Tran and Steamer and their Bear Chase medals

Big congrats to Steamer and Tranimal on completing the Bear Chase Half Marathon this past weekend. It's a testament to the power of CrossFit training, as neither one particularly trained for the event. Both were able to power through based on the well rounded fitness and mental strength that we develop every workout, every day. It's almost like this stuff works!

Competitions Coming Up: Oct 13th at CrossFit LoDo, the LoDo Open will pit athletes against each other using percentages of body weight to determine the exercises. Tran is competing, should be interesting.

That same weekend, Oct 13th-14th: Colorado Masters Open at Front Range Crossfit. These guys run the best competitions in town, and Scott will be competing for his first time in a Masters event. Look for him to place well.

 

Whole Life Challenge thought for the day: What if I can't win? What if I can't even do well?

What does it mean to do well in this contest? Does it mean winning? Placing in the top ten? Does it even have anything to do with your score or your results?

I don't think so. I'd like to think that the definition of "doing well" in this contest should be more along the lines of "having an interesting learning experience". If you put some effort into this thing, you will learn about yourself. Probably a lot. For me, it's a lot about discipline and will power and making myself do my mobility, even if it's 10pm and I have been at work since 6am. I just have to do it. For the next person, it might be about their sugar craving demon. Somebody else might begin to see how they use food to cheer themselves up. It's all gravy - whatever you learn about yourself is progress towards health and happiness. And that's what I'd call "doing well". So keep at it - even if you aren't going to win, or even get a good score. The juice is in the squeeze here, and you will benefit proportionately to the effort you extend. Don't worry about the points or the scoreboard or anything else. Focus on following the rules and see what you learn about yourself.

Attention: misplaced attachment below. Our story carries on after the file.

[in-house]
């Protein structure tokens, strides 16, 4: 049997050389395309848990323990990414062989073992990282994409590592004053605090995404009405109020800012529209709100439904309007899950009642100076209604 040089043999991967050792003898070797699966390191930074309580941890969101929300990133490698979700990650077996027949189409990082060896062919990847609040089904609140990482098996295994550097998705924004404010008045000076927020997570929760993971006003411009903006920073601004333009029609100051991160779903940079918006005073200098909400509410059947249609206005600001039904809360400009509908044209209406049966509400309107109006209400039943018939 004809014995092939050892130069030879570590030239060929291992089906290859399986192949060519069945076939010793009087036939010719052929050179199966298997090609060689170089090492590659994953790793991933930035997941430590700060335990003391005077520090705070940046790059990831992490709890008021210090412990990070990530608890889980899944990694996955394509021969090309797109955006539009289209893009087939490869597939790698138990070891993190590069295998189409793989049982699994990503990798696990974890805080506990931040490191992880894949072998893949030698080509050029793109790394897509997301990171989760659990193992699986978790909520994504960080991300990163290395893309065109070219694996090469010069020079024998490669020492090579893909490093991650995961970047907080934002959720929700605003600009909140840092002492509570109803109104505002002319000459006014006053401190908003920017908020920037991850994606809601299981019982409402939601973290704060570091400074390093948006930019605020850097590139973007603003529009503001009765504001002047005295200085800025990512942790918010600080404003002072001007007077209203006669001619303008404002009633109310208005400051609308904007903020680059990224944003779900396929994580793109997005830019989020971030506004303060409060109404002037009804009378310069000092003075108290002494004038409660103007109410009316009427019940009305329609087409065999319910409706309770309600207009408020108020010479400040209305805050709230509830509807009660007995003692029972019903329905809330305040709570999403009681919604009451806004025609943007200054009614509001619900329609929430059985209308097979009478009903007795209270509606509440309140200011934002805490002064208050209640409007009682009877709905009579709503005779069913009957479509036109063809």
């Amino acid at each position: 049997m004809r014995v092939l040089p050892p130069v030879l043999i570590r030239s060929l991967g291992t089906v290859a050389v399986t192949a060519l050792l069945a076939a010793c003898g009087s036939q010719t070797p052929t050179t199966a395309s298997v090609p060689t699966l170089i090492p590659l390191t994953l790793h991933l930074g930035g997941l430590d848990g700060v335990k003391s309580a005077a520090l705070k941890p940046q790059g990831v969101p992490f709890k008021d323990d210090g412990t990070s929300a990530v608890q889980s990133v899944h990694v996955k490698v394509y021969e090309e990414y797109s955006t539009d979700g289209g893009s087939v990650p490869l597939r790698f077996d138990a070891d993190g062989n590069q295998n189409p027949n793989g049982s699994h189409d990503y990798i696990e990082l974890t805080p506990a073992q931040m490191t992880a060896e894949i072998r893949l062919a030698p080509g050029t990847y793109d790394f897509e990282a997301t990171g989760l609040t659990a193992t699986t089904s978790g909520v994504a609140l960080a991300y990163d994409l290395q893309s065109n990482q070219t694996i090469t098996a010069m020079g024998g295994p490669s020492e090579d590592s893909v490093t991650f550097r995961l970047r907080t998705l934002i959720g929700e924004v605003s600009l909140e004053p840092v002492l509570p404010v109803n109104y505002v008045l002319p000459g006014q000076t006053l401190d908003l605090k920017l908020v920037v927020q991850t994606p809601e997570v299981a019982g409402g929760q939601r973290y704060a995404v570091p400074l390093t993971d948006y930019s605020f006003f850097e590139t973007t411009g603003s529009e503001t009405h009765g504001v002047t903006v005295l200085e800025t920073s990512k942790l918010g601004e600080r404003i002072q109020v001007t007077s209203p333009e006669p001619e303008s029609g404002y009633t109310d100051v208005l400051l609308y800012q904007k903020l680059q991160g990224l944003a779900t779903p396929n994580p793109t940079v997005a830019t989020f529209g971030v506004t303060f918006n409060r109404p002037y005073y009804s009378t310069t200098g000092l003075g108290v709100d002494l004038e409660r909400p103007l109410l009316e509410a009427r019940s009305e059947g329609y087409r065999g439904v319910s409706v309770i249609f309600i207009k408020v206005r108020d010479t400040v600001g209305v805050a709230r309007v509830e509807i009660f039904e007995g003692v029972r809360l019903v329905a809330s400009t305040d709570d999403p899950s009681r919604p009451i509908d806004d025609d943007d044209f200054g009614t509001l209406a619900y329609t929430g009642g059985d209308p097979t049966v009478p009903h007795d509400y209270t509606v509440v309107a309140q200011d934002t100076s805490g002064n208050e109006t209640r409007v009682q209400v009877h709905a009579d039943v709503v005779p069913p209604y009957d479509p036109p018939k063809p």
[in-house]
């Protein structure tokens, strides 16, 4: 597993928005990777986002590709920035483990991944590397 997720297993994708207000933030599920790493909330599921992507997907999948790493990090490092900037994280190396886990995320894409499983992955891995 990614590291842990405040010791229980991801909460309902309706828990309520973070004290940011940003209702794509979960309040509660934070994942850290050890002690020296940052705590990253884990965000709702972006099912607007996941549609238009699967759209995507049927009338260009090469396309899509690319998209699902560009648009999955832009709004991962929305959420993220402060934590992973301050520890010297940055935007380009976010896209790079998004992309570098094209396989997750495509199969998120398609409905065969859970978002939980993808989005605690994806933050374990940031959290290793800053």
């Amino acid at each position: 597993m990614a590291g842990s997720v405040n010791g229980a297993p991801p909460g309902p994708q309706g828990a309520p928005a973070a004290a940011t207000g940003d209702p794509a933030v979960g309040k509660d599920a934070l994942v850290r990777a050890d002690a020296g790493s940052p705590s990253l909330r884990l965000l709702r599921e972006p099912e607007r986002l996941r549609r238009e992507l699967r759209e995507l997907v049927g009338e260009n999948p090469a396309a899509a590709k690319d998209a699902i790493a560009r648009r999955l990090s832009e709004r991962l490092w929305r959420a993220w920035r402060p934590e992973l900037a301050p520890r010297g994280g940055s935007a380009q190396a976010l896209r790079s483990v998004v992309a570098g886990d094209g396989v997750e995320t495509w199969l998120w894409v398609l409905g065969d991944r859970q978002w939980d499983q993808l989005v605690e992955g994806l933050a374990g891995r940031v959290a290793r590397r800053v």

And, check out this site if you want to be reminded of what you COULD be eating.

WOD for 121003:

Strength- Front Squat 5@60%, 5@65%, 5@70%, 5@80% -then- 50 Double Unders 50 Wall Balls 40 Double Unders 40 Wall Balls 30 Double Unders 30 Wall Balls 20 Double Unders 20 Wall Balls 10 Double Unders 10 Wall Balls

Craving Asian food?  AND a hot, hearty meal? Check out this Vietnamese Beef Stew from Nom Nom Paleo:

  • 2 ½ pound grass fed brisket, trimmed, and cut into 1 ½ inch chunks
  • 1 large stalk lemongrass, trimmed of loose leaves, cut into 3-inch lengths, and bruised with a heavy object (e.g. ramekin, broad side of kitchen knife)
  • 3 tablespoons of Red Boat or other Paleo-friendly fish sauce
  • 1 ½ teaspoons of Madras curry powder (or five-spice powder)
  • 2 ½ tablespoons peeled and microplaned fresh ginger
  • 2 tablespoons of applesauce
  • 1 bay leaf
  • 3 tablespoons of lard
  • 1 yellow onion, finely chopped
  • 1 (14-ounce) can of diced tomatoes, drained and crushed by hand
  • 2 star anise
  • 3 cups water
  • 1 pound carrots, peeled and chopped into 1-inch pieces
  • Kosher salt
  • ¼ cup chopped fresh cilantro
  1. Preheat oven to 300 F. Toss the beef, lemongrass, fish sauce, curry powder, ginger, applesauce, and bay leaf into a large bowl and mix everything well. Let the meat marinate for about 30 minutes.
  1. Heat the lard in a large Dutch oven over medium-high heat and sear the beef in batches until they’re nice and browned all over. Place the seared beef on a new plate and reserve the lemon grass and bay leaf from the marinade.
  1. Lower the heat to medium-low and toss in the onions and cook them until they’re softened. Then, toss in the tomatoes. Salt to taste and stir to combine. Put on the lid and simmer the sauce for 12-14 minutes until a paste forms.
  1. Once the paste is formed, add in the beef, lemongrass, bay leaf, and star anise. Raise the heat to medium and stir occasionally for 5 minutes.
  1. Next, add the water and carrots to the pot, raise the heat to high, and bring the stew up to a boil. Cover the Dutch oven with the lid and place it in the oven for about 2 ½ hours or until the brisket is tender.
  1. De-fat the stew. Taste for seasoning and then plate the stew after removing the lemon grass, bay leaf, and star anise. Serve it topped with some freshly-chopped cilantro. Alternatively, transfer it to a storage container – it can be stored in the fridge for a couple of days. To reheat, just dump it in a pot and bring it back up to a simmer.

(Serves 6-8 people)

Mobility WOD Episode 41:

Comment